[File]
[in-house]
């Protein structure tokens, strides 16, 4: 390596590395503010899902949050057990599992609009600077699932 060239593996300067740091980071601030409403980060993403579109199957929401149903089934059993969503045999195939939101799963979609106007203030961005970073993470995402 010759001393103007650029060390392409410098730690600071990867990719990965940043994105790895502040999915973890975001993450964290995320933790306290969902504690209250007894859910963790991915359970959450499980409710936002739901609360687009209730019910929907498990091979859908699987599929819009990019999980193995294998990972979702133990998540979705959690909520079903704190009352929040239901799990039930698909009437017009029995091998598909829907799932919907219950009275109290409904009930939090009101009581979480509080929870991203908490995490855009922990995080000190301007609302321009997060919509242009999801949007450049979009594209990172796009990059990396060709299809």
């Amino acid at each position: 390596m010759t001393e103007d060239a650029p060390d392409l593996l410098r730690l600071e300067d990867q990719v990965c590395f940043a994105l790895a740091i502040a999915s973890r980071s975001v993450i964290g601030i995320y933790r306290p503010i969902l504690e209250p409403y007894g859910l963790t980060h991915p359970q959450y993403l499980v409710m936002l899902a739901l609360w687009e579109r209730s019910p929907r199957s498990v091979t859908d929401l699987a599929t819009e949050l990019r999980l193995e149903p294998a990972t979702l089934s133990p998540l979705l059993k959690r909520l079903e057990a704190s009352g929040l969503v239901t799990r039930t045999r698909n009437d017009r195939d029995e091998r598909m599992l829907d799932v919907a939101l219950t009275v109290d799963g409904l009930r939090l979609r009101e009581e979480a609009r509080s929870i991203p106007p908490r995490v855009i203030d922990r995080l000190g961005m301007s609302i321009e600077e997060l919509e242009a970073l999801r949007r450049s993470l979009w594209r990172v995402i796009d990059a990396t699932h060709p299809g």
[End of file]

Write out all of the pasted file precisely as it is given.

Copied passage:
[in-house]
């Protein structure tokens, strides 16, 4: 390596590395503010899902949050057990599992609009600077699932 060239593996300067740091980071601030409403980060993403579109199957929401149903089934059993969503045999195939939101799963979609106007203030961005970073993470995402 010759001393103007650029060390392409410098730690600071990867990719990965940043994105790895502040999915973890975001993450964290995320933790306290969902504690209250007894859910963790991915359970959450499980409710936002739901609360687009209730019910929907498990091979859908699987599929819009990019999980193995294998990972979702133990998540979705959690909520079903704190009352929040239901799990039930698909009437017009029995091998598909829907799932919907219950009275109290409904009930939090009101009581979480509080929870991203908490995490855009922990995080000190301007609302321009997060919509242009999801949007450049979009594209990172796009990059990396060709299809």
């Amino acid at each position: 390596m010759t001393e103007d060239a650029p060390d392409l593996l410098r730690l600071e300067d990867q990719v990965c590395f940043a994105l790895a740091i502040a999915s973890r980071s975001v993450i964290g601030i995320y933790r306290p503010i969902l504690e209250p409403y007894g859910l963790t980060h991915p359970q959450y993403l499980v409710m936002l899902a739901l609360w687009e579109r209730s019910p929907r199957s498990v091979t859908d929401l699987a599929t819009e949050l990019r999980l193995e149903p294998a990972t979702l089934s133990p998540l979705l059993k959690r909520l079903e057990a704190s009352g929040l969503v239901t799990r039930t045999r698909n009437d017009r195939d029995e091998r598909m599992l829907d799932v919907a939101l219950t009275v109290d799963g409904l009930r939090l979609r009101e009581e979480a609009r509080s929870i991203p106007p908490r995490v855009i203030d922990r995080l000190g961005m301007s609302i321009e600077e997060l919509e242009a970073l999801r949007r450049s993470l979009w594209r990172v995402i796009d990059a990396t699932h060709p299809g």